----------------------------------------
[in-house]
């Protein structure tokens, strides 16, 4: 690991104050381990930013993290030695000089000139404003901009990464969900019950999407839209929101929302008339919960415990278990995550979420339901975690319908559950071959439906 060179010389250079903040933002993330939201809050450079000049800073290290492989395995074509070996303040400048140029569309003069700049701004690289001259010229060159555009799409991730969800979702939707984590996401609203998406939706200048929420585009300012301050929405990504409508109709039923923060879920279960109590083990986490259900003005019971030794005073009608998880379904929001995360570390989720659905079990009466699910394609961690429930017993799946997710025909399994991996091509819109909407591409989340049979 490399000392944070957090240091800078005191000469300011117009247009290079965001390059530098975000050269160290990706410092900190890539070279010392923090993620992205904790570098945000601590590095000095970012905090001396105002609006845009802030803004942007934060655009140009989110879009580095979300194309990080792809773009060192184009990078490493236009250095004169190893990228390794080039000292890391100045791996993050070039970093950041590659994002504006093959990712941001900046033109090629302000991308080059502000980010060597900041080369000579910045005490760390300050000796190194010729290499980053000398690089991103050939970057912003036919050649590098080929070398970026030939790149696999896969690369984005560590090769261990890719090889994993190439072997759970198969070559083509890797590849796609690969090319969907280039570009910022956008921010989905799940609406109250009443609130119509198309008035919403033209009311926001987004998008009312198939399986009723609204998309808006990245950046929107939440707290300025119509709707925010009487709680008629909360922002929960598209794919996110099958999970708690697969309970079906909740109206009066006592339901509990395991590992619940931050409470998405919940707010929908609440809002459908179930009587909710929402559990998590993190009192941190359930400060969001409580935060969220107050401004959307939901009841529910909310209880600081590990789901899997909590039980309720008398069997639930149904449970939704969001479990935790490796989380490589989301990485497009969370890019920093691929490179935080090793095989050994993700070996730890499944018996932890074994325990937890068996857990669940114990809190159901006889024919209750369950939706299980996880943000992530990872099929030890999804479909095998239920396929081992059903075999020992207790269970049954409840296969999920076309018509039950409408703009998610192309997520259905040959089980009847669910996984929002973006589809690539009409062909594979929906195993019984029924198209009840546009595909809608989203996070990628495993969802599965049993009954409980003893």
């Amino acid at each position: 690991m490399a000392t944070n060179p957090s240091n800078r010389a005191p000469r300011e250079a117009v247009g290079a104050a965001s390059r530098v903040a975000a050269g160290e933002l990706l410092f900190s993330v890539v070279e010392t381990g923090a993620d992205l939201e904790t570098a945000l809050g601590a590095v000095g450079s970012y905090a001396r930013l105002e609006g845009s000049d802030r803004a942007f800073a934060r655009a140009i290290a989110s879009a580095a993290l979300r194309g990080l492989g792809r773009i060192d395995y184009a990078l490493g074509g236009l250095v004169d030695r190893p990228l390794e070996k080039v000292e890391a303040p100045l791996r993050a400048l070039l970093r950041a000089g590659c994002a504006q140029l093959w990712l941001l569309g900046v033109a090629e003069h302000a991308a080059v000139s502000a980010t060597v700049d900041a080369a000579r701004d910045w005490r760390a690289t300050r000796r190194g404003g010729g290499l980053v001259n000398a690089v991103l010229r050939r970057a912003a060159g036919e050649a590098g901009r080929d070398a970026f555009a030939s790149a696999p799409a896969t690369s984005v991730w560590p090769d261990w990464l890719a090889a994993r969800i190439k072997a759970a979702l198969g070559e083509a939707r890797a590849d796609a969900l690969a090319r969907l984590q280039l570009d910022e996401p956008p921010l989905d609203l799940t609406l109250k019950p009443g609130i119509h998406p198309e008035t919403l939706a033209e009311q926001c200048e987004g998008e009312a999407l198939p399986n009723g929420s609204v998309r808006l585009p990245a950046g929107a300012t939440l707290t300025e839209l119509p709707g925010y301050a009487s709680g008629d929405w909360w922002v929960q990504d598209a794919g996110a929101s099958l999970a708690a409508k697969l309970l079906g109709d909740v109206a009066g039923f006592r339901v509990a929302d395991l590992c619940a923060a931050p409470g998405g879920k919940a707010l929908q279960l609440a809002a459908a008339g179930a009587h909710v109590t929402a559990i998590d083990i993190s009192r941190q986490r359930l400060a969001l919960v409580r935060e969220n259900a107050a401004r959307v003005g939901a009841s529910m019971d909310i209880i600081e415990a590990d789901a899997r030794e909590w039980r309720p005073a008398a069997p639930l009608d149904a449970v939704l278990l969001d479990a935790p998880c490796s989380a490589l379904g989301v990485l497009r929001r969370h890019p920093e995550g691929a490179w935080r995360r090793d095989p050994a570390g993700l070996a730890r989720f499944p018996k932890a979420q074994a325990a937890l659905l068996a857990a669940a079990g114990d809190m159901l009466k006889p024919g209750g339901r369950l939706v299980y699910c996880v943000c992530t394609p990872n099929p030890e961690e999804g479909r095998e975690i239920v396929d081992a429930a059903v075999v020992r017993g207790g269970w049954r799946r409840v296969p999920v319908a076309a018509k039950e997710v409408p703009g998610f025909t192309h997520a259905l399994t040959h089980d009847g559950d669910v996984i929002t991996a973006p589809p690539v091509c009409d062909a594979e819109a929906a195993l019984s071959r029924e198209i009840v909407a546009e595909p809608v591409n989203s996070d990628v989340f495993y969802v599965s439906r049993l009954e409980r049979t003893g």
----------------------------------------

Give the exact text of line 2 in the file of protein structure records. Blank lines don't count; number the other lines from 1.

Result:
């Protein structure tokens, strides 16, 4: 690991104050381990930013993290030695000089000139404003901009990464969900019950999407839209929101929302008339919960415990278990995550979420339901975690319908559950071959439906 060179010389250079903040933002993330939201809050450079000049800073290290492989395995074509070996303040400048140029569309003069700049701004690289001259010229060159555009799409991730969800979702939707984590996401609203998406939706200048929420585009300012301050929405990504409508109709039923923060879920279960109590083990986490259900003005019971030794005073009608998880379904929001995360570390989720659905079990009466699910394609961690429930017993799946997710025909399994991996091509819109909407591409989340049979 490399000392944070957090240091800078005191000469300011117009247009290079965001390059530098975000050269160290990706410092900190890539070279010392923090993620992205904790570098945000601590590095000095970012905090001396105002609006845009802030803004942007934060655009140009989110879009580095979300194309990080792809773009060192184009990078490493236009250095004169190893990228390794080039000292890391100045791996993050070039970093950041590659994002504006093959990712941001900046033109090629302000991308080059502000980010060597900041080369000579910045005490760390300050000796190194010729290499980053000398690089991103050939970057912003036919050649590098080929070398970026030939790149696999896969690369984005560590090769261990890719090889994993190439072997759970198969070559083509890797590849796609690969090319969907280039570009910022956008921010989905799940609406109250009443609130119509198309008035919403033209009311926001987004998008009312198939399986009723609204998309808006990245950046929107939440707290300025119509709707925010009487709680008629909360922002929960598209794919996110099958999970708690697969309970079906909740109206009066006592339901509990395991590992619940931050409470998405919940707010929908609440809002459908179930009587909710929402559990998590993190009192941190359930400060969001409580935060969220107050401004959307939901009841529910909310209880600081590990789901899997909590039980309720008398069997639930149904449970939704969001479990935790490796989380490589989301990485497009969370890019920093691929490179935080090793095989050994993700070996730890499944018996932890074994325990937890068996857990669940114990809190159901006889024919209750369950939706299980996880943000992530990872099929030890999804479909095998239920396929081992059903075999020992207790269970049954409840296969999920076309018509039950409408703009998610192309997520259905040959089980009847669910996984929002973006589809690539009409062909594979929906195993019984029924198209009840546009595909809608989203996070990628495993969802599965049993009954409980003893």